Re: Can model parameters be global?

*To*: mathgroup at smc.vnet.net*Subject*: [mg79920] Re: Can model parameters be global?*From*: David Bailey <dave at Remove_Thisdbailey.co.uk>*Date*: Thu, 9 Aug 2007 05:10:05 -0400 (EDT)*References*: <f9c1av$6it$1@smc.vnet.net>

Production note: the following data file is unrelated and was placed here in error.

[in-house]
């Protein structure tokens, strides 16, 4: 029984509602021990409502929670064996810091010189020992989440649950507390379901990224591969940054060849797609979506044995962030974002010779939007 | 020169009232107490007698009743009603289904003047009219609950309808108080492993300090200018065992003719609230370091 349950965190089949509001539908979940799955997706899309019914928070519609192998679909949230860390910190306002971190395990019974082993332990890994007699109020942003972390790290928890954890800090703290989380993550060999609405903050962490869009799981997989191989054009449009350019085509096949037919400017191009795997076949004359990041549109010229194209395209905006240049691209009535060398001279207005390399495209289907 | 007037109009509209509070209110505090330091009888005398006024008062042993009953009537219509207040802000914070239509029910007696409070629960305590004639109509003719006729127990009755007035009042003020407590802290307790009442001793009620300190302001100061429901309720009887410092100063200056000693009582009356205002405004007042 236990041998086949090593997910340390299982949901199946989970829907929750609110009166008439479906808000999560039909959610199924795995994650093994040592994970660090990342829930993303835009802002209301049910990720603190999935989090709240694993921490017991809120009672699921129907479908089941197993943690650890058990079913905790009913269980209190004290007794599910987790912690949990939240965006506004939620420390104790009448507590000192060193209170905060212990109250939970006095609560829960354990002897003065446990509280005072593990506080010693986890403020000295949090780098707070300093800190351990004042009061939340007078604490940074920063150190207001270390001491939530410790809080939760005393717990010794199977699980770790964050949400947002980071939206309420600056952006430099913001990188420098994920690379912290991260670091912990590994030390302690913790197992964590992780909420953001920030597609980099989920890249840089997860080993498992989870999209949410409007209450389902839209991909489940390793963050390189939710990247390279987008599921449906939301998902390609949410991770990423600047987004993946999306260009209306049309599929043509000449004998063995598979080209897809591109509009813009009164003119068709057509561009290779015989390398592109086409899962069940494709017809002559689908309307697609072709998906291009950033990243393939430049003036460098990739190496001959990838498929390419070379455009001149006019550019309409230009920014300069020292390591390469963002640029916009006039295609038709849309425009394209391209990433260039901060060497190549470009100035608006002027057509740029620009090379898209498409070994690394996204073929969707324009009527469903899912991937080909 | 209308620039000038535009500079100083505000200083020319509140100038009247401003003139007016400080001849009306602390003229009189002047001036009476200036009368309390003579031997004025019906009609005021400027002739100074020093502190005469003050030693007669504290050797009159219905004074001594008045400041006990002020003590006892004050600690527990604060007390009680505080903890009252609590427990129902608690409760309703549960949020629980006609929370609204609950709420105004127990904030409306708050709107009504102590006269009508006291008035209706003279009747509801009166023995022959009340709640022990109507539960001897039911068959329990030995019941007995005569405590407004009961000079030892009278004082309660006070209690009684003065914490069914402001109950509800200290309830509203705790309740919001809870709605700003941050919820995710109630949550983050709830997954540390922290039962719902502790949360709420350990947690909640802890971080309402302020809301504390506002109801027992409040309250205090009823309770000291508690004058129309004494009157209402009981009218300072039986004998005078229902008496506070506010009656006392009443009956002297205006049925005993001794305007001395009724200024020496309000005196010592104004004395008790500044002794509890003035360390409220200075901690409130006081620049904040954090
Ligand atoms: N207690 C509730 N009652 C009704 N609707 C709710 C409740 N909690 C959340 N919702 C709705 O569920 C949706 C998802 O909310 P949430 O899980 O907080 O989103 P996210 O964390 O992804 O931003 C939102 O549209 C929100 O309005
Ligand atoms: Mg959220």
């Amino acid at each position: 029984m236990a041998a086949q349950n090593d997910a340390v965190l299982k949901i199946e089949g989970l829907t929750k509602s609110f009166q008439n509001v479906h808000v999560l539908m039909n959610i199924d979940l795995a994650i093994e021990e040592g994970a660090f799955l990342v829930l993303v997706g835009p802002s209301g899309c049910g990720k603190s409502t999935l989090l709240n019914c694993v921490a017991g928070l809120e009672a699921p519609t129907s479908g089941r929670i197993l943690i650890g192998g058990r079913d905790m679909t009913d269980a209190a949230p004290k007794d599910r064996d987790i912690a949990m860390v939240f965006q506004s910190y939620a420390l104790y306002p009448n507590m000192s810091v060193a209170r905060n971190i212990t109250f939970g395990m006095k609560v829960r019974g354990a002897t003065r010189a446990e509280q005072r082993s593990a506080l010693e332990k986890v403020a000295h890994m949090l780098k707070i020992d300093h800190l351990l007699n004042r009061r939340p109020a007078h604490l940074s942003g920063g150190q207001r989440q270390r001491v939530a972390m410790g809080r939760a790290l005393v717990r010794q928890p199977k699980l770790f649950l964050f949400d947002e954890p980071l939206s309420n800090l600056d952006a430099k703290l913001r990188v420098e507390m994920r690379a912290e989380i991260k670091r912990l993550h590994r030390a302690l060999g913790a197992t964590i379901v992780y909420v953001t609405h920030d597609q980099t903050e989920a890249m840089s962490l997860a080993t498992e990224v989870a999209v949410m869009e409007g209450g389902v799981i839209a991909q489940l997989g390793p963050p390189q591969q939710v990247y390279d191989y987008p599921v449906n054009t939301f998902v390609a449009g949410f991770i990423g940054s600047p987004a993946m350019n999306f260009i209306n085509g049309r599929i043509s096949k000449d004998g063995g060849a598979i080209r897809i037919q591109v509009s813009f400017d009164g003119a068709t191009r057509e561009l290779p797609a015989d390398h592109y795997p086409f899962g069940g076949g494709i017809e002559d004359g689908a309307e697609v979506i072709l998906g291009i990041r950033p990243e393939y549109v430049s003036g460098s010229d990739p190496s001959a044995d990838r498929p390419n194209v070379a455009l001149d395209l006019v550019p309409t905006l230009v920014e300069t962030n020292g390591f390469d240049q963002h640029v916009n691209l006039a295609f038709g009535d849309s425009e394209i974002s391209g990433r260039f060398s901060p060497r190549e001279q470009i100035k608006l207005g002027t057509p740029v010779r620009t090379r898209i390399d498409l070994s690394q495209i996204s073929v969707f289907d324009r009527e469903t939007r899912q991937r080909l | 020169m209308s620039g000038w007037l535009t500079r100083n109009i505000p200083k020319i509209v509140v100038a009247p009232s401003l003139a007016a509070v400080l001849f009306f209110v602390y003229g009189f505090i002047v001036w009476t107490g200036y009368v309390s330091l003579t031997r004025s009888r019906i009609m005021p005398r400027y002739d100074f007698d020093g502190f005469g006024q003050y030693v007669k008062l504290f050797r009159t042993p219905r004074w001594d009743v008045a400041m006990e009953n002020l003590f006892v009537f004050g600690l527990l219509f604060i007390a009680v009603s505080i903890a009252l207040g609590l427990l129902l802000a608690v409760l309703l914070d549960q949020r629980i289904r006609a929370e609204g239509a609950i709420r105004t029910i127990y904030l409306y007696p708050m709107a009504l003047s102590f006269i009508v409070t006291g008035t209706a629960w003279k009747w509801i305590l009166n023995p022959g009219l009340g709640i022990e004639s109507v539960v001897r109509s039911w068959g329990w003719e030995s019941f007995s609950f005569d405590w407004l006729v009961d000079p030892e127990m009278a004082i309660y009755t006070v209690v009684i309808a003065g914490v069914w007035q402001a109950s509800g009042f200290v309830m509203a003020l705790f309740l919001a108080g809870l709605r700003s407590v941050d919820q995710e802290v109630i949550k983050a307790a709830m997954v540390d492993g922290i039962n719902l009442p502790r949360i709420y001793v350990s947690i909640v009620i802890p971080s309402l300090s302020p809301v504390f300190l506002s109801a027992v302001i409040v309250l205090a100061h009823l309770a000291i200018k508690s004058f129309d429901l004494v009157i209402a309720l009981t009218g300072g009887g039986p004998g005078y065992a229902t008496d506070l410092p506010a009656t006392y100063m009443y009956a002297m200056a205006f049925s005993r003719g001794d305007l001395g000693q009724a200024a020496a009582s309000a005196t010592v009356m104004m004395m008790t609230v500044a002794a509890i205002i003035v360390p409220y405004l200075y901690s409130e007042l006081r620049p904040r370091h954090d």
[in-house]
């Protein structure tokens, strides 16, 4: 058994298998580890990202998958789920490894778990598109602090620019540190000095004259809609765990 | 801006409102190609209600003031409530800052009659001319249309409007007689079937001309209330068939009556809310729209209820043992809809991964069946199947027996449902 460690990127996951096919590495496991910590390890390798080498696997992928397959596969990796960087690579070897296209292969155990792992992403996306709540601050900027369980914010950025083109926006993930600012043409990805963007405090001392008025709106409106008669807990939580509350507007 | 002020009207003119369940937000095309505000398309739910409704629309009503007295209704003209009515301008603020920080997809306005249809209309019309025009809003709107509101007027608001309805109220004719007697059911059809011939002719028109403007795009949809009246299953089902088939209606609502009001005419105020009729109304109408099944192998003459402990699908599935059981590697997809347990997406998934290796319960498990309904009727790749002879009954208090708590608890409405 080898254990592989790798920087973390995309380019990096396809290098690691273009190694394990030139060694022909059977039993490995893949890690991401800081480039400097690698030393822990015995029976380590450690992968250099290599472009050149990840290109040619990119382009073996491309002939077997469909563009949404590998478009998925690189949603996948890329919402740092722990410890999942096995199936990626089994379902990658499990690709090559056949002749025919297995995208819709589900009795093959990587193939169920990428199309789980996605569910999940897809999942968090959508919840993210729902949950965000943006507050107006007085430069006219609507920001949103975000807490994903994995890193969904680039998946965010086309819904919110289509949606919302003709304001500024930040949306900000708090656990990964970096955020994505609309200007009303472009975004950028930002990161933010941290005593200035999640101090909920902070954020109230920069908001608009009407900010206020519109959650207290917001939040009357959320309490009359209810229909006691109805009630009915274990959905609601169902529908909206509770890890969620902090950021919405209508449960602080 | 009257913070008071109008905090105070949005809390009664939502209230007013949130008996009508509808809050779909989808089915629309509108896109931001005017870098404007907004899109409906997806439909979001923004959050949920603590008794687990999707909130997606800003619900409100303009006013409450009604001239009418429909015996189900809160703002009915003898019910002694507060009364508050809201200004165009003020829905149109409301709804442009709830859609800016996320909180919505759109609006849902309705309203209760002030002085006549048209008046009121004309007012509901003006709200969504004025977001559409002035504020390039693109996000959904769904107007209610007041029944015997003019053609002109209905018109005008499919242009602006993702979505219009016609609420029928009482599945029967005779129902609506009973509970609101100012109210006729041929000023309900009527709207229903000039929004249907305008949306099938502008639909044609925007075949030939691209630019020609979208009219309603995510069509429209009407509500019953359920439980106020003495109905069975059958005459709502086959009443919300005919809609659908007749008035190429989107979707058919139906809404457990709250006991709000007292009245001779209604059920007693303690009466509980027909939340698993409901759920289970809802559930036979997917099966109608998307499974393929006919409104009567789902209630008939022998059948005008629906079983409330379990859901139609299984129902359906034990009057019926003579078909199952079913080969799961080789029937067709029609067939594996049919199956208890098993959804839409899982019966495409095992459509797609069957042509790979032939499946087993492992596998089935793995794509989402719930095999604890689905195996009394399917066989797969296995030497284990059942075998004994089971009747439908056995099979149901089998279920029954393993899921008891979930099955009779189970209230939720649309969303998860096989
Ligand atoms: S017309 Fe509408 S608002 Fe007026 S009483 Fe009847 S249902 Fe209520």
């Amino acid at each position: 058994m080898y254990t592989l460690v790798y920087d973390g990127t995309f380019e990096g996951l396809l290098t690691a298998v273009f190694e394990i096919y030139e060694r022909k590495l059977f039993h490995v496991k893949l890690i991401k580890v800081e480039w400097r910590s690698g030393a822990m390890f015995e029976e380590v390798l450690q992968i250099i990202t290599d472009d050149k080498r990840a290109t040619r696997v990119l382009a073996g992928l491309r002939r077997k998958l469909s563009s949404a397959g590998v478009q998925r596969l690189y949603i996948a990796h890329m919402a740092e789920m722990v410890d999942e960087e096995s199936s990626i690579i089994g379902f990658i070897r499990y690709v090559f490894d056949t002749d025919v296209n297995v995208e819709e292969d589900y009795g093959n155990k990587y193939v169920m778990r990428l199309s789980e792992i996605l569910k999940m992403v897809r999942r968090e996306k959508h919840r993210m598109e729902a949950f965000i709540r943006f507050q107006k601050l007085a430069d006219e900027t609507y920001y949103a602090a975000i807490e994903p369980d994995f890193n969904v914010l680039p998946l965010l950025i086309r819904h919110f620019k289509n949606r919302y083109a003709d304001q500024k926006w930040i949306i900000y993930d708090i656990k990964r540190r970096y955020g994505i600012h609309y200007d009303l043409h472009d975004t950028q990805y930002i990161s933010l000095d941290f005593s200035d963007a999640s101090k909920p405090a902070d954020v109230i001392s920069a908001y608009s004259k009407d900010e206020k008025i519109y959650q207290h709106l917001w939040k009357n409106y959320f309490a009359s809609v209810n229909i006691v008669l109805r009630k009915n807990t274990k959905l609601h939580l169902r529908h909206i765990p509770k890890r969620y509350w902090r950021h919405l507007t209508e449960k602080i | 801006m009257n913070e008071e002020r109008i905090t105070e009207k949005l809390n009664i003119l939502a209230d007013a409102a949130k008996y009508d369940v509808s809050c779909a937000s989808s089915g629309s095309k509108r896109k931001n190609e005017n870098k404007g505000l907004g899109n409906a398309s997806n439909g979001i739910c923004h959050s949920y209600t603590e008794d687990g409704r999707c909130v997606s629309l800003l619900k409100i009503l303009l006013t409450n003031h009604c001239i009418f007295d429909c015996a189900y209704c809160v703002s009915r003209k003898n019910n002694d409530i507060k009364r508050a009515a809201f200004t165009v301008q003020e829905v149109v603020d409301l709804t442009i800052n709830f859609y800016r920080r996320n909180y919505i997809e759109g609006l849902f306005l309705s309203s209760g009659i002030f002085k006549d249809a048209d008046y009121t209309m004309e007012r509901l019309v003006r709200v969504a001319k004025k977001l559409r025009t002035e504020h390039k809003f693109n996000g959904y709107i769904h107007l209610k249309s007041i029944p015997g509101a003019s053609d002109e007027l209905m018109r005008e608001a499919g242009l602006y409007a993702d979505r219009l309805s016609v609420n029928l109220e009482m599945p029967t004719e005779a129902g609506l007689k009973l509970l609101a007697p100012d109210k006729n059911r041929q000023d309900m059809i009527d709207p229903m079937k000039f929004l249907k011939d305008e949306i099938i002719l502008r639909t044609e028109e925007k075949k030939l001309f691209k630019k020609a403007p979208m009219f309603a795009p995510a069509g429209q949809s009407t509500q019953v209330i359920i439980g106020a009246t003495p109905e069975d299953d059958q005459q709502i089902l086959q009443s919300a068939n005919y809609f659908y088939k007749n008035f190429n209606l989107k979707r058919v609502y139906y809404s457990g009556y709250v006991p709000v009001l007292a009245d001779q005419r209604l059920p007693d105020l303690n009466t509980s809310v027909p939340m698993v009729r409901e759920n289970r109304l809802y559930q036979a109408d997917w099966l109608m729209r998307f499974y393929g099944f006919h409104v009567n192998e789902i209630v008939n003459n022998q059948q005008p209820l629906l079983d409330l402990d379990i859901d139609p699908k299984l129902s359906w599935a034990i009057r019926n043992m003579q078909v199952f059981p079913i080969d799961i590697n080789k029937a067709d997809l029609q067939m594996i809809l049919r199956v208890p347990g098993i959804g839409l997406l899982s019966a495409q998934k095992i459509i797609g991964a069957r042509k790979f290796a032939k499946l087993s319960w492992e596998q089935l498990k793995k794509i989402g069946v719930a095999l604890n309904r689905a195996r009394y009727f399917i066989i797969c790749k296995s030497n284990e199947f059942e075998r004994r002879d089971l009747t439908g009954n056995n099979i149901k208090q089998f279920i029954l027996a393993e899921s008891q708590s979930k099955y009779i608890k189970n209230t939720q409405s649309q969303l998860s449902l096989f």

Neil Stewart wrote: > When implementing a mathematical model in physics or psychology, for > example, how do other people deal with model parameters in Mathematica? > Would you represent the speed of light as a global variable or a local > variable. For example, would you use > > Energy[m_]:=m*c^2 (* c is a global variable *) > > or > > Energy[m_,c_]:=m*c^2 (* c is a local variable *) > > ? > > The first seems neater. But problems arise in psychology, my domain, where > the values of model parameters are unknown and are left as free parameters, > adjusted to best-fit the data. > > Both local and global methods work well with optimisation. For example, > > NMinimize[Energy[1],{c}] > {0., {c -> 0.}} > > and > > NMinimize[Energy[1,c],{c}] > {0., {c -> 0.}} > > But the global variable solution does not work well with Manipulate. > For example, > > Manipulate[Dynamic[Energy[1]], {c, 0, 1}, LocalizeVariables -> False] > > works, but looks a right mess and also results in c taking a value that > needs a Clear[c] before using other functions like NMinimize. On the other > hand the local variable version > > Manipulate[Energy[1, c], {c, 0, 1}] > > is nice and simple. But the local variable solution results in having to > pass all of the model parameters to the function. This is fine in this > trivial example, but becomes unwieldy when there are ten model parameters > and the model is defined using a set of functions. (A c-like struct could > help, but there does not seem to be a neat way to do this in Mathematica.) > > So what do other people do? I'd be really interested to hear. > > If I were performing physical calculations, I would use: Needs["Units`"] Needs["PhysicalConstants`"] These would provide the necessary physical constants. Beyond that, I think global variables can be very useful, but I would always give them long names such as SpeedOfLightInWater (not c) to minimise the possibility of confusion. The PhysicalConstants package itself uses this style. The issue with regard to Manipulate is a little different. The Manipulate object looked the same for me with either approach - why do you say it was a "right mess"? However, the only point in using LocalizeVariables -> False would be to keep the final control settings from Manipulate - in which case you presumably don't want to clear these results immediately! In general, I would decide to use global variables (or not) on other considerations, and make Manipulate work with whatever suits you best. David Bailey http://www.dbaileyconsultancy.co.uk